When you start with 18,000 wines from 60 different regions, encompassing dozens of varieties, both red and white, then narrow them to a list of just 10, the result is the crème de la crème of the wine world. Wine Spectator senior editors did the "heavy lifting" so audiences at the Wine Experience's two-part Top 10 Wines of 2015 tasting could sit back and enjoy the results.
Last year's Top 10 wines span the globe, from California to Italy, Oregon to Bordeaux. Senior editor MaryAnn Worobiec noted two Top 10 firsts for 2015: New Zealand and South Africa. The 10 wines, she explained, were chosen for quality, value and availability, plus that hard-to-define X-factor, the twinge of excitement. "What a beautiful collection of wines," she said.
The No. 10 wine, Klein Constantia Vin de Constance Constantia 2009 (95 points, $80) has a more than 300-year-old pedigree in South Africa. A sweet white made from Muscat Blanc à Petits Grains (also known as Muscat de Frontignan) grapes, it was adored by Napoleon and mentioned by Jane Austen in Sense and Sensibility. Managing director Hans Astrom told the crowd, "The secret of this wine is that it has a lot of freshness and it can age beautifully." (The 2004 vintage was poured earlier that day in a dessert wine seminar.)
Clos Fourtet is a winery transformed since father and son Philippe and Matthieu Cuvelier purchased the Right Bank Bordeaux estate in 2001. They fine-tuned the winemaking, as well as the 43-acre walled vineyard, where limestone in the soil lends minerality. Pouring the Clos Fourtet St.-Emilion 2012 (94, $72, No. 9), Matthieu Cuvelier said, "The limestone is like a big sponge that gives the vines water whenever they need it."
Calling Amarone "the unsung hero of Italian reds," senior editor Alison Napjus introduced Raffaele Boscaini, whose family owns Masi Agricola and produced the No. 8 wine: the Masi Amarone della Valpolicella Serègo Alighieri Vaio Armaron 2008 (95, $85). Boscaini told the audience the wine was made with three grape varieties—Corvina, Rondinella and Molinara—and the berries were dried in the traditional method to concentrate sugars before fermentation. "Not one of these is a great grape," he said, "but together they play great music."
New Zealand cracked the top 10 for the first time with Larry McKenna's Escarpment Pinot Noir Martinborough Kupe Single Vineyard 2013 (95, $69, No. 7). "Pinot Noir is as much about texture and structure as it is flavor," the veteran winemaker said. "I waited 36 years for this vintage."
Wine Spectator executive editor Thomas Matthews told the audience that Spain's Bodegas Aalto represents "the pinnacle of Ribera del Duero" with its 2012 (94, $54, No. 6). Co-owner Javier Zaccagnini gave much of the credit to his partner and winemaker Mariano García, along with the varied collection of terroirs from which the winery harvests.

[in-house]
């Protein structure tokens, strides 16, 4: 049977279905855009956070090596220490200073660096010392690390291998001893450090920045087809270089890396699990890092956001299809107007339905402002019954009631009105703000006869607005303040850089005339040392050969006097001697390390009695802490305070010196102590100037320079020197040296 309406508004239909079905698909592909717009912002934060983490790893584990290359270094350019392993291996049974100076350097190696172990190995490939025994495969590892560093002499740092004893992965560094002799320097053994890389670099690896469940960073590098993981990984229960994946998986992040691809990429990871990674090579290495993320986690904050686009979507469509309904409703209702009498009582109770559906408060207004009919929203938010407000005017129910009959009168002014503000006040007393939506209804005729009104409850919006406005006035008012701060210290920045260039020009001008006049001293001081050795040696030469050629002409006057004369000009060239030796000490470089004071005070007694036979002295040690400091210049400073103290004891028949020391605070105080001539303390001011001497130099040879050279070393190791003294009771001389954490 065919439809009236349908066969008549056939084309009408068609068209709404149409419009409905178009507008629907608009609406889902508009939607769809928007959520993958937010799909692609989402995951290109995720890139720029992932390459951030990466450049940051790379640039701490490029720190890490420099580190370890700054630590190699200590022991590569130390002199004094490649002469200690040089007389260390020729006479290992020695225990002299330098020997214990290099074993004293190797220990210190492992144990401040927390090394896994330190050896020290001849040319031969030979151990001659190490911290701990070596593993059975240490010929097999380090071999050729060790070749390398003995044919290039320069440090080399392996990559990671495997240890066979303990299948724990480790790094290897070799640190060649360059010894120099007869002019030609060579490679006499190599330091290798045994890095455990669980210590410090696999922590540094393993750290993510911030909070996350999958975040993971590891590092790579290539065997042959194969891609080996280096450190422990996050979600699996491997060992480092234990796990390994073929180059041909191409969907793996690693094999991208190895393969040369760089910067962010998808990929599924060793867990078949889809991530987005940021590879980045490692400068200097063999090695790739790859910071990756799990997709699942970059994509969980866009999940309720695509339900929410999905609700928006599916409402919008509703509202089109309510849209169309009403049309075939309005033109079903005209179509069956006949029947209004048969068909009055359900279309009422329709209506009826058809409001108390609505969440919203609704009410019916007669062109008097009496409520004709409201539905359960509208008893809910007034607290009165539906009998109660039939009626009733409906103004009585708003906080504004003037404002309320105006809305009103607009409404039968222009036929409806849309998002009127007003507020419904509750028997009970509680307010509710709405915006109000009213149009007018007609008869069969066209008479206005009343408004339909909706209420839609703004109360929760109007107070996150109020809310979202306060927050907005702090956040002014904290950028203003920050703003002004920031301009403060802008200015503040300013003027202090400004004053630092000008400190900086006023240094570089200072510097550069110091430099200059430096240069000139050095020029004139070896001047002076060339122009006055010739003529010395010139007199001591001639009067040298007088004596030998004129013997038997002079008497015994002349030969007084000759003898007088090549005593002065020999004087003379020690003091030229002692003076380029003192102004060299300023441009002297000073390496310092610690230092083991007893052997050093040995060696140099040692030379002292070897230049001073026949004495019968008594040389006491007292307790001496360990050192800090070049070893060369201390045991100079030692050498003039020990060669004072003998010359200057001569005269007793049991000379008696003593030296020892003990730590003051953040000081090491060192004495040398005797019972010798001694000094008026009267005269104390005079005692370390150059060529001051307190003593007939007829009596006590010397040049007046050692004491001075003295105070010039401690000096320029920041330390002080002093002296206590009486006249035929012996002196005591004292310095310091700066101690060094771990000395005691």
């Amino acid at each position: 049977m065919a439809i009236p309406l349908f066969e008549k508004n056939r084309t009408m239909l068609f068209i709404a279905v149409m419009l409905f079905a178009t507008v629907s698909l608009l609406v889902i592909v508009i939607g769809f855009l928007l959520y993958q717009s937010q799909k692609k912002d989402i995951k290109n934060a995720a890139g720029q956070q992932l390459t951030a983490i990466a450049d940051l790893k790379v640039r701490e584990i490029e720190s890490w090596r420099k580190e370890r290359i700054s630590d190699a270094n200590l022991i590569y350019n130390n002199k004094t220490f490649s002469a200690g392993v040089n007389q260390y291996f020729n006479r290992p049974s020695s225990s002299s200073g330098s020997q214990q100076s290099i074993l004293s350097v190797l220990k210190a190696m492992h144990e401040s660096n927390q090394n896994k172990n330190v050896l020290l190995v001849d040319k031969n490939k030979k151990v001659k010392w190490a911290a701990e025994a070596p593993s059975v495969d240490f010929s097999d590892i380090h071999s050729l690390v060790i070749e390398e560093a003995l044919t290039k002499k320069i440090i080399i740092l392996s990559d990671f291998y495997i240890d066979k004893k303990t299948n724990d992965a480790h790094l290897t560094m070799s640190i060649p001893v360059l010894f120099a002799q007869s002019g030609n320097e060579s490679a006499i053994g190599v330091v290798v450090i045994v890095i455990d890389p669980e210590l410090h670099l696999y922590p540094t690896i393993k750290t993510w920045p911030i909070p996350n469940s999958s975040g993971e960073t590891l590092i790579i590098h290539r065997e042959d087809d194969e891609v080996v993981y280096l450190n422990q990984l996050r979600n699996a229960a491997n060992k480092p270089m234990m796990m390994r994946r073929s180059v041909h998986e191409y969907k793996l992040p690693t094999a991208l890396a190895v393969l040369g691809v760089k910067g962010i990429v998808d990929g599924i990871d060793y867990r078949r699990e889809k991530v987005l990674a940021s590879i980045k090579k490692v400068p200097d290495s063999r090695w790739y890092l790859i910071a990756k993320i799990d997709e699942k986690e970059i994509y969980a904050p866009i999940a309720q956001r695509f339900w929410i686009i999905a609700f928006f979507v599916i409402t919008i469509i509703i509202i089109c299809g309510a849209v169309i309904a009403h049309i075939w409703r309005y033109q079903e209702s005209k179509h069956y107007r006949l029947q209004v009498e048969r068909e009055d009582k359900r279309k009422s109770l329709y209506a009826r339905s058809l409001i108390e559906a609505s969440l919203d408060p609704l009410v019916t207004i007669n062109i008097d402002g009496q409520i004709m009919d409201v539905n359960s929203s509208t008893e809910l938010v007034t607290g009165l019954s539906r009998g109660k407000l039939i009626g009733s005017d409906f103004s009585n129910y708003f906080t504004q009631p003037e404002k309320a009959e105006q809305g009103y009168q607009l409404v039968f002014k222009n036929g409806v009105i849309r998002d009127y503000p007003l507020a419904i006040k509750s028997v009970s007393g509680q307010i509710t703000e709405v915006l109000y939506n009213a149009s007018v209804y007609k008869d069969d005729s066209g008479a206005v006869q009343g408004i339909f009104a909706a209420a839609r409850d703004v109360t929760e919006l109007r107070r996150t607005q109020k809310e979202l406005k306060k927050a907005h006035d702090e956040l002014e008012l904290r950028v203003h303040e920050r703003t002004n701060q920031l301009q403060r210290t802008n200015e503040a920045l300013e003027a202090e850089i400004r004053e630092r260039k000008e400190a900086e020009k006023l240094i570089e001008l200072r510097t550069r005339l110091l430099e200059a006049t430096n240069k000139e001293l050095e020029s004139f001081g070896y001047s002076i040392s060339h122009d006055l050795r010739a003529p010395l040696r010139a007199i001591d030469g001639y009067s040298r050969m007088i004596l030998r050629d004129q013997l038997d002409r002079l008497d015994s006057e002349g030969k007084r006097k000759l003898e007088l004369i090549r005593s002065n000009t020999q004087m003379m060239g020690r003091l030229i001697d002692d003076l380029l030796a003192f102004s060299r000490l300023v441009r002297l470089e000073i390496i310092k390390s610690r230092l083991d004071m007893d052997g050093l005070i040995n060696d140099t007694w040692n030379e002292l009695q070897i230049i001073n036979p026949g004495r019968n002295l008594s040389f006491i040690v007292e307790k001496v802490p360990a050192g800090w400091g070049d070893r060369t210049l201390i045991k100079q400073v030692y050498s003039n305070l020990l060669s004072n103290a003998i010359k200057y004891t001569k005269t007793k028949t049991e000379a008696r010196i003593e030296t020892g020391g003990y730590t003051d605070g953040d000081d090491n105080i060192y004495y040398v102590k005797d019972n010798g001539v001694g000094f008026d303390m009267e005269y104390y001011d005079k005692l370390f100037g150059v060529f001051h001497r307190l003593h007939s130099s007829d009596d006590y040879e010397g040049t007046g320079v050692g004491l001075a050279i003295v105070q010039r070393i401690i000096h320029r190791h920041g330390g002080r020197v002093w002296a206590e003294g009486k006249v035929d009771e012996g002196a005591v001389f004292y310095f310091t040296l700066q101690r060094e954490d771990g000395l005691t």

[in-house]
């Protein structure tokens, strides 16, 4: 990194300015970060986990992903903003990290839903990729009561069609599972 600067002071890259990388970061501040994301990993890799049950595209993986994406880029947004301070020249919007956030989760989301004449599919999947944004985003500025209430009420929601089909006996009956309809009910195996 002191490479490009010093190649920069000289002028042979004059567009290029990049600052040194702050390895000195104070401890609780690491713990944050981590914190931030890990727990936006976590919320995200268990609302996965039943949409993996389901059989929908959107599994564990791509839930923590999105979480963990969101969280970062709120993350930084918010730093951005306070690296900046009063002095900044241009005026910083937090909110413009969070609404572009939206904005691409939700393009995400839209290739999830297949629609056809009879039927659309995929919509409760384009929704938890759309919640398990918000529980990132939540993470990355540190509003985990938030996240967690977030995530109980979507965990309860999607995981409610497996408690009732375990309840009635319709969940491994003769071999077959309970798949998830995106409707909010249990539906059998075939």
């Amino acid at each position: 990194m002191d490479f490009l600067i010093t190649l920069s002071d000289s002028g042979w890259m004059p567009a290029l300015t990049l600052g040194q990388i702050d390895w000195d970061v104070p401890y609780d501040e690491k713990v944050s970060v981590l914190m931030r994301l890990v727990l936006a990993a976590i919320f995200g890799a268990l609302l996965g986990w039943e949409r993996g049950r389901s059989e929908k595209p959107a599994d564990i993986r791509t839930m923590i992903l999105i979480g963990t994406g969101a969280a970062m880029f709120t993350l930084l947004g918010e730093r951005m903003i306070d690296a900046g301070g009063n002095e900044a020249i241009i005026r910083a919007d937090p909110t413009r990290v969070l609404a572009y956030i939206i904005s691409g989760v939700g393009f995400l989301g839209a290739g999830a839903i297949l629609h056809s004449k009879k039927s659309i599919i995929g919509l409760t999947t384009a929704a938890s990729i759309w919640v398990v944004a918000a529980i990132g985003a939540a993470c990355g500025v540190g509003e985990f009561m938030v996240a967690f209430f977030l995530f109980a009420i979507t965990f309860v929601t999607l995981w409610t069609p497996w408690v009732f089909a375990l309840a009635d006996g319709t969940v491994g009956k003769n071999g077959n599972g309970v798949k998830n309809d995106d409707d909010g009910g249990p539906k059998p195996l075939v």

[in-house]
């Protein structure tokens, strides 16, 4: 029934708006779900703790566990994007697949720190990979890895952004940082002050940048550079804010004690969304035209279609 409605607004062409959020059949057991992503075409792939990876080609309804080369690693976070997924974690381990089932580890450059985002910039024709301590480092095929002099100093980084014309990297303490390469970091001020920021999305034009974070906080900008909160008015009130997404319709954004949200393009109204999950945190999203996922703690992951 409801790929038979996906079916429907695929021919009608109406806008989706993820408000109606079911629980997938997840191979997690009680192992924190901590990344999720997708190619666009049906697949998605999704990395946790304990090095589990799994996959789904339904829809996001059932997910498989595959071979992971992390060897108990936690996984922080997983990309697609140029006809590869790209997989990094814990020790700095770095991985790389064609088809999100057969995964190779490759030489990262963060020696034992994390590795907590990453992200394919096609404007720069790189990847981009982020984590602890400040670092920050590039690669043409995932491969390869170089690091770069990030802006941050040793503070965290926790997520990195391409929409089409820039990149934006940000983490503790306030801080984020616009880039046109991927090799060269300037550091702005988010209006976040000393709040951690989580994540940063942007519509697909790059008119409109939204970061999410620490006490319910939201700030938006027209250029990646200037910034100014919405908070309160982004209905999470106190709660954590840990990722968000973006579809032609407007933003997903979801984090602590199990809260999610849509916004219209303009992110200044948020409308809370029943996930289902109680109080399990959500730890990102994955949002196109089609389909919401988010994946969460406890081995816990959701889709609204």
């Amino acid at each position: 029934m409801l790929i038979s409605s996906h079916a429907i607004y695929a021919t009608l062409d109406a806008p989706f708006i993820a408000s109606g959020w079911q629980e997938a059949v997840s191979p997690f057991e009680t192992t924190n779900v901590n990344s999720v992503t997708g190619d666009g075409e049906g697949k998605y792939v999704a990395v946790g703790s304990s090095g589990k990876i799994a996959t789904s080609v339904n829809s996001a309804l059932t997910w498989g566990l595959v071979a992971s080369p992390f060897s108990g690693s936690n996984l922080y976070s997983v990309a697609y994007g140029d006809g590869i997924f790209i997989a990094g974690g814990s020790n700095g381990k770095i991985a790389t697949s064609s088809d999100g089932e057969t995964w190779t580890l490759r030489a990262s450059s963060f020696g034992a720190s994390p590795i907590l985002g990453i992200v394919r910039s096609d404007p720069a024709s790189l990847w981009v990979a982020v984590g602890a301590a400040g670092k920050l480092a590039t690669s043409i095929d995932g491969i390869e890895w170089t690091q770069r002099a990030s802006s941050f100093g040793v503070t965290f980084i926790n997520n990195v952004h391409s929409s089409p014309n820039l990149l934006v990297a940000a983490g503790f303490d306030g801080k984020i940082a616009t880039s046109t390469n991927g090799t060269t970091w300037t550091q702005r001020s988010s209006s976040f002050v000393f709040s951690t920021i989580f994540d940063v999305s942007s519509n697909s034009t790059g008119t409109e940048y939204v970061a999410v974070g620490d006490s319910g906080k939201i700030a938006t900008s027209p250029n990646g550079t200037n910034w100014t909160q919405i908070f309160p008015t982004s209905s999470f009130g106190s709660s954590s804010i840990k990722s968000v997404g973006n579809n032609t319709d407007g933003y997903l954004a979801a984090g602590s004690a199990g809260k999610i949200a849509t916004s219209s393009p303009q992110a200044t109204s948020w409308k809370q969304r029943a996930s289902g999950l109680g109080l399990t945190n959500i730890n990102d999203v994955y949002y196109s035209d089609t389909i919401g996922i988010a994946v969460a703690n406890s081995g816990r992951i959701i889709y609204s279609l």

California's historic Mount Eden Vineyards has frequented the Top 100 before, but owner-winemaker Jeffrey Patterson took pride in his Chardonnay Santa Cruz Mountains 2012 (95, $60, No. 5) cracking the big 10. Patterson said his goal is to create a Chardonnay that improves with age. "I want to make a 20-year wine," he said.
Alessandro Bindocci, who with his father, Fabrizio, manages Tuscany's Il Poggione, offered an overview of the beautiful Italian estate and poured Il Poggione Brunello di Montalcino 2010 (95, $84, No. 4), from a classic vintage in the appellation. (Another four 2010 Brunellos were poured earlier in the weekend.) "We are traditionalists, but we also think about technology," Bindocci said.
Oregon Pinot Noir continues its quality ascent, and editor at large Harvey Steiman offered a prime example, the Evening Land Seven Springs Vineyard La Source 2012 (98, $70, No. 3). Rajat Parr, who with partner Sashi Moorman has overseen winemaking since 2014, was on hand. "We're in love with this property," Parr said of Seven Springs. "It's an honor to work with it."
Quilceda Creek is one of the oldest and most respected wineries in Washington, and its Cabernet Sauvignon Columbia Valley 2012 (96, $140) was the No. 2 wine of 2015. General manager John Ware said that, while a devastating 2011 frost forced the winery to find new grape sources for several vintages, no one could argue with the results of the 2012.
Finally it was time for wine No. 1, the Peter Michael Cabernet Sauvignon Oakville Au Paradis 2012 (96, $195). Senior editor James Laube called Au Paradis a special vineyard: "Peter Michael bought it a few years ago, but the magic happened in 2012." Winemaker Nicolas Morlet agreed: "As a winemaker, this is a dream site to work with." With a wry smile he added that, in 2012, "My wife gave birth to twins just before harvest."
1. Peter Michael Cabernet Sauvignon Oakville Au Paradis 2012 (96 points, $195)
2. Quilceda Creek Cabernet Sauvignon Columbia Valley 2012 (96, $140)
3. Evening Land Pinot Noir Eola-Amity Hills Seven Springs Vineyard La Source 2012 (98, $70)
4. Il Poggione Brunello di Montalcino 2010 (95, $85)
5. Mount Eden Vineyards Chardonnay Santa Cruz Mountains 2012 (95, $60)
6. Bodegas Aalto Ribera del Duero 2012 (94, $54)
7. Escarpment Pinot Noir Martinborough Kupe Single Vineyard 2013 (95, $69)
8. Masi Amarone della Valpolicella Classico Serègo Alighieri Vaio Armaron 2008 (95, $85)
9. Clos Fourtet St.-Emilion 2012 (94, $72)
10. Klein Constantia Vin de Constance Constantia 2009 (95, $80)